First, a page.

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Too many sentient races

Discussion in 'World Building' started by mulierrex, Aug 27, 2016.

  1. mulierrex

    mulierrex Scribe

    Is there such a thing? I found that I'm trying to insert too many sentient races into my world, such as humans, elves, dwarves, merfolk, goblins, etc. Then it came time to discuss their cultures and it feels like too much. How realistic is it for many different races (species might be a better word) to share culture traits or even a language?
  2. You will have lots of different cultural traits, customs, beliefs, languages and other details even within your races. Look at Earth; we have only one sentient species, but we have literally thousands of languages, dozens of religions and divisions of them, and other details beyond number.

    However, you don't have to explain or show all the details of your world in your story. Your story is only a tiny piece of your world. You need only develop what is directly relevant to your story.
  3. FifthView

    FifthView Istar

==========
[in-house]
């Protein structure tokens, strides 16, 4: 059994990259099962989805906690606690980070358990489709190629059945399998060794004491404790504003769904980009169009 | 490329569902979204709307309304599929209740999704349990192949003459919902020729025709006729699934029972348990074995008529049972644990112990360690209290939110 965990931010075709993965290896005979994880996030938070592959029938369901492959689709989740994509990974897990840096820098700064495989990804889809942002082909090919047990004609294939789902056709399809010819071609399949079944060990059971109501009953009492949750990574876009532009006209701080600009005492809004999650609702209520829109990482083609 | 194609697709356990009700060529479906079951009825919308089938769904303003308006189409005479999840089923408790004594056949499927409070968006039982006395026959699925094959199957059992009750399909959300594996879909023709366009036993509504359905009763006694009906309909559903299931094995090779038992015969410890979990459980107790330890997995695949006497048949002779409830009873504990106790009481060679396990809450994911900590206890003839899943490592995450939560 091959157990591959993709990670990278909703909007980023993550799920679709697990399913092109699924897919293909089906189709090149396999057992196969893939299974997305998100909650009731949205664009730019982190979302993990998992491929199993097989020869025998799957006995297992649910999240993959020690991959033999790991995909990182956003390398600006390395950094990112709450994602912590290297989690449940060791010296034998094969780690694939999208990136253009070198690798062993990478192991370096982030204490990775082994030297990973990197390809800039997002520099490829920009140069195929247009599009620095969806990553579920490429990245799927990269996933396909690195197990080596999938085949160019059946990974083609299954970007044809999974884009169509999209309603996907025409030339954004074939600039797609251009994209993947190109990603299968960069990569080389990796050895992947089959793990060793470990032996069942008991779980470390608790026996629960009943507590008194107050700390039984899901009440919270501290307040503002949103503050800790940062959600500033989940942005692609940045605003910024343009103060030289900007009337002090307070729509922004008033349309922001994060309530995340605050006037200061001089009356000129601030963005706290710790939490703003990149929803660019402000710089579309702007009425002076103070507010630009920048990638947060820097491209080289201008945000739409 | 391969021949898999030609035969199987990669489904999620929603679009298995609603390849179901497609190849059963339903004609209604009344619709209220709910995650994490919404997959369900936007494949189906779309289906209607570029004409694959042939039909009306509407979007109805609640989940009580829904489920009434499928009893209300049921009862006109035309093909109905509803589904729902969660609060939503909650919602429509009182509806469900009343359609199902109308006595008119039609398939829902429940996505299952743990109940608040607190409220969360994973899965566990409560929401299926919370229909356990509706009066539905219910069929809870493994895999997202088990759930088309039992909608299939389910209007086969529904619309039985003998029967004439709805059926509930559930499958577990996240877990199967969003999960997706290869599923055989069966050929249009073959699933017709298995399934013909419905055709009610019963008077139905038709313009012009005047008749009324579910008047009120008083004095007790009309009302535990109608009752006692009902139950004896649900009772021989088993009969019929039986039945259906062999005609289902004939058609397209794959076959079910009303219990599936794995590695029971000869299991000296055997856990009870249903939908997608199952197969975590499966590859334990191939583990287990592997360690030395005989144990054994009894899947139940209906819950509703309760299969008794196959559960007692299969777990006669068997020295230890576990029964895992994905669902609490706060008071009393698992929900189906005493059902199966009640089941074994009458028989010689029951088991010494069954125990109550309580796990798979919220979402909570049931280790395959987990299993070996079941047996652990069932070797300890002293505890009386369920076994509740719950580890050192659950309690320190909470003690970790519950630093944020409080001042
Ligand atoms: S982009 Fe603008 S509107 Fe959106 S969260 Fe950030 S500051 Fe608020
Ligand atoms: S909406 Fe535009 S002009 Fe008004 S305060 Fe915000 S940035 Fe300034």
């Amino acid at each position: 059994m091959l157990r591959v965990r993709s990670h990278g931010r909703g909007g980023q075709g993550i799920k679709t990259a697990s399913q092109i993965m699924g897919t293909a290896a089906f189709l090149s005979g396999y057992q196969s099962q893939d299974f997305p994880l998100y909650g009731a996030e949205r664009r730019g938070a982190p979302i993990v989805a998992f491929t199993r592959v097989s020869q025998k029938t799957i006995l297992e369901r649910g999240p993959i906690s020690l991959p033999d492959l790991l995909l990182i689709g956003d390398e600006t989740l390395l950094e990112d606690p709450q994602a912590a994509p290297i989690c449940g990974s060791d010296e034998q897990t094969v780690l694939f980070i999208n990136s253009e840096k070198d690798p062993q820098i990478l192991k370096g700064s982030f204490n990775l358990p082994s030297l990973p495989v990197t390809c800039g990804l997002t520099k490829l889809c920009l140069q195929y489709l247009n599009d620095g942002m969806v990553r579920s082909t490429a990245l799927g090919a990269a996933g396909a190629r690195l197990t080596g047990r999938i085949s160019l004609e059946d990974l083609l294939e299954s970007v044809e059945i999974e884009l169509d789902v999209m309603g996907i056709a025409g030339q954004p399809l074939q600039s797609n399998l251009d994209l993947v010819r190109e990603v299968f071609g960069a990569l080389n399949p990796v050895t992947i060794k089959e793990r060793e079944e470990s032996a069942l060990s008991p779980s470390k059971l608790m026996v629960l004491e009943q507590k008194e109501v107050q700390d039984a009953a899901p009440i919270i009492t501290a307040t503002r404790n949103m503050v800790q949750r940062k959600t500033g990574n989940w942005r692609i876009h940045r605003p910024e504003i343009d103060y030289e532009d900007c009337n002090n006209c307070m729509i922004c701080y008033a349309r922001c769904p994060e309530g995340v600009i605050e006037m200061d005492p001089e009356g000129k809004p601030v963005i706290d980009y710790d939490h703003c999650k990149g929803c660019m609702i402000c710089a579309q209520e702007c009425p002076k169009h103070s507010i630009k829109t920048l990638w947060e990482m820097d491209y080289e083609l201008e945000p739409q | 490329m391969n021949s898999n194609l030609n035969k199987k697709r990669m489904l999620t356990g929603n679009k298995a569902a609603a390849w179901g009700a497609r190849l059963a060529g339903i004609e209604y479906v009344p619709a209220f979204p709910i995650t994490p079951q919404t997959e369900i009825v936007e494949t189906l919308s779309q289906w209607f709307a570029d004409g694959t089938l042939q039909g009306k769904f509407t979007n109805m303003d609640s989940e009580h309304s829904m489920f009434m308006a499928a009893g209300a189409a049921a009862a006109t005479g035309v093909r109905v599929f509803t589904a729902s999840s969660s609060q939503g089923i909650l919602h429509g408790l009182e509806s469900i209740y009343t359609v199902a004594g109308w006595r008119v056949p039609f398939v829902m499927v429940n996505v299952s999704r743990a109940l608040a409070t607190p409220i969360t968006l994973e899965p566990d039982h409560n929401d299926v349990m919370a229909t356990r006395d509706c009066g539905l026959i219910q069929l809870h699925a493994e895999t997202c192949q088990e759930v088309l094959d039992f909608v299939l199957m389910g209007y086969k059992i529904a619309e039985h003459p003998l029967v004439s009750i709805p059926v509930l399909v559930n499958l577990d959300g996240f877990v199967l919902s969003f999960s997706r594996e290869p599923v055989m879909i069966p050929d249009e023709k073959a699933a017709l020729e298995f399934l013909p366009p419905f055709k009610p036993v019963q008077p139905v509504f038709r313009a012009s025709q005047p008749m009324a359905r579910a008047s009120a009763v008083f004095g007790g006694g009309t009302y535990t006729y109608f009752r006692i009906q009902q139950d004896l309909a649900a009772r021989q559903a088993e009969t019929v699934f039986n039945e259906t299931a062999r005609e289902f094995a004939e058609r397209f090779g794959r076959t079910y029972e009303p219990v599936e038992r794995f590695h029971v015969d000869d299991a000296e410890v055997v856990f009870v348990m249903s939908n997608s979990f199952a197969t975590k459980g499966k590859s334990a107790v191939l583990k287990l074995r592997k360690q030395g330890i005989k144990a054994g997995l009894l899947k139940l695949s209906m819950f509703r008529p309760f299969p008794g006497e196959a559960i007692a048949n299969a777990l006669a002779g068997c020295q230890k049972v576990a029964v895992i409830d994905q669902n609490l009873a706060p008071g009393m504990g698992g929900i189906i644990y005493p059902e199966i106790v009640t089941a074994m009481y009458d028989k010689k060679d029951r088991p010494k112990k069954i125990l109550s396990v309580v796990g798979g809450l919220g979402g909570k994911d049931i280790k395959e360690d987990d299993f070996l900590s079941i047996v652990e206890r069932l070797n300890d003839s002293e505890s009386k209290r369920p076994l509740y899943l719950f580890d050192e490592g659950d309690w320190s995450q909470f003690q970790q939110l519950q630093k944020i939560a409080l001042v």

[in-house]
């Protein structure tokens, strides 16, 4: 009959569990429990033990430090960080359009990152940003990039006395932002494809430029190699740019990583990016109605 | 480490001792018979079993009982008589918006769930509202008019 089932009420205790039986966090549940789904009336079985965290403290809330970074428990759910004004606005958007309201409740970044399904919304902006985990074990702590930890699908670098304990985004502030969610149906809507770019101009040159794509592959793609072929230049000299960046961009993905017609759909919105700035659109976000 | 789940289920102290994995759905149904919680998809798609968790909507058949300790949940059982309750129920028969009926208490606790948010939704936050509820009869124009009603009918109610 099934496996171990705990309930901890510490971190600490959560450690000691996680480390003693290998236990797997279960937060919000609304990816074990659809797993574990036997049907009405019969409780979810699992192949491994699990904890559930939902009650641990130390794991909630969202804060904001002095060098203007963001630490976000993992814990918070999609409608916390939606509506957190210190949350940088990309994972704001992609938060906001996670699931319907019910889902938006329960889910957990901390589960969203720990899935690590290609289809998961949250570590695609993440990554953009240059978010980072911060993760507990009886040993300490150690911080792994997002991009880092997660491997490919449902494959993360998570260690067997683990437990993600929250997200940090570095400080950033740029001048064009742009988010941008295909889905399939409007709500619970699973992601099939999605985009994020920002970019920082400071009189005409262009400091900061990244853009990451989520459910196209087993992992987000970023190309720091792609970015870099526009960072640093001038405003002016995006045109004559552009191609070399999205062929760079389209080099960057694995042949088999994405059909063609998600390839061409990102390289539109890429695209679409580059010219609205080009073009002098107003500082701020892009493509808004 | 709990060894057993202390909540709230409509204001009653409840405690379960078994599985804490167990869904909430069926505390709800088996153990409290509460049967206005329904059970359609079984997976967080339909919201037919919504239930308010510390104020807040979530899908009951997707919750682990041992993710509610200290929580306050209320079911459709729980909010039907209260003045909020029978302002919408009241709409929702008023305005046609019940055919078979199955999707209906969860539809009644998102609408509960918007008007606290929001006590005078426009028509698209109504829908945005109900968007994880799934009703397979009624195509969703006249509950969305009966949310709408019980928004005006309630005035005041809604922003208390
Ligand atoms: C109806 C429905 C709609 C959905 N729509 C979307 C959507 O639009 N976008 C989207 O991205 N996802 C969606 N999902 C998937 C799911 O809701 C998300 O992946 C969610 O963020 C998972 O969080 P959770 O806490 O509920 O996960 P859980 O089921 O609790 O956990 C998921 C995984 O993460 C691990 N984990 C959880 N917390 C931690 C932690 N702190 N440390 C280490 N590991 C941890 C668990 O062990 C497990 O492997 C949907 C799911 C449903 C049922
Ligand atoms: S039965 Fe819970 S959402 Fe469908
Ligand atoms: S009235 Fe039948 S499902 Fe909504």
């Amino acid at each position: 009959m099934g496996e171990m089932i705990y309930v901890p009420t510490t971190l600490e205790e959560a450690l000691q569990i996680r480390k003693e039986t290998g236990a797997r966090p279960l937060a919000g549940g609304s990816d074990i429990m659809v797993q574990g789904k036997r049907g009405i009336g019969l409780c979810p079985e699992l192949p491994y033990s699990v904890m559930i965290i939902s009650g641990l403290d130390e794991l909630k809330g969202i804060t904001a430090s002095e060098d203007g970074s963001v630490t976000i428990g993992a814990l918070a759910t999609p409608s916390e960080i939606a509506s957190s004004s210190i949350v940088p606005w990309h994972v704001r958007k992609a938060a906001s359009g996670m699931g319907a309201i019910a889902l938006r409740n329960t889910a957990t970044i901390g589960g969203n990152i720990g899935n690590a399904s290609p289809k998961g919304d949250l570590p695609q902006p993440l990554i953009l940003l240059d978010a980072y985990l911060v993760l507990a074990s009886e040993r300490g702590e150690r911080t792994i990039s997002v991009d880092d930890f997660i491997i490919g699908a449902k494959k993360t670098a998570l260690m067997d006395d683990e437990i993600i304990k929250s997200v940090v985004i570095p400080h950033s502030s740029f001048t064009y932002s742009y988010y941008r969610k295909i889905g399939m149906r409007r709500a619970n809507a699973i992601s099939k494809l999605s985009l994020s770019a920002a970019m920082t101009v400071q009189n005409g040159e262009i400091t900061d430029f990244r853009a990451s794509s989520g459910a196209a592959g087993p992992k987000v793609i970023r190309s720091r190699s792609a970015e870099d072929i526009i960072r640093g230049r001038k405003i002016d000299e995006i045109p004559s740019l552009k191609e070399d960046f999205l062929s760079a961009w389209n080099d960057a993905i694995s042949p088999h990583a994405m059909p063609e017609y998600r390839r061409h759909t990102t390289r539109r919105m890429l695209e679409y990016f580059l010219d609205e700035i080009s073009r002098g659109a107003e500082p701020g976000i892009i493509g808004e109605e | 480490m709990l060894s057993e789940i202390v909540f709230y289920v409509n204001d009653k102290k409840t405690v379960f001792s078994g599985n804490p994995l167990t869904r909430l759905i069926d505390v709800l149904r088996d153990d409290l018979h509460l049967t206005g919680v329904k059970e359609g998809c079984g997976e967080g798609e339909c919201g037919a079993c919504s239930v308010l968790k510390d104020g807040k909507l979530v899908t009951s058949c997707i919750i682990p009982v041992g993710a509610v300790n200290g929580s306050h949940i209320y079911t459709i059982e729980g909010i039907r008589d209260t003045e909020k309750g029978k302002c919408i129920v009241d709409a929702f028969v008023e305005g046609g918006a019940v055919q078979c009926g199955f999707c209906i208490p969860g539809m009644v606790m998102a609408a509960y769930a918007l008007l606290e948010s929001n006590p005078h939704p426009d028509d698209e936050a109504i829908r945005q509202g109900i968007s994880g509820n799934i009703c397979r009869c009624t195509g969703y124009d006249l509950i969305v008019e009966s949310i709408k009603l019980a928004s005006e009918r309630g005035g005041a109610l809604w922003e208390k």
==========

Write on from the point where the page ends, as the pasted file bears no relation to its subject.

Well...."It depends."

    You can see a fictional universe like Star Wars or Star Trek and find many sentient races, with no problems. One of those two universes does seem to spend a lot more time exploring the different cultures than the other—at least, if you are including television depictions also, so with multiple episodes. But in either case, what's necessary for the story may not be an in-depth exploration of every race that appears in it. (So on Star Trek for instance, a pan of the hallways on the Enterprise might show some odd non-human going about her business but never once explore all the cultural attributes of her race.)

    In the end, the story you have to tell will determine how many races are good and how in-depth to go.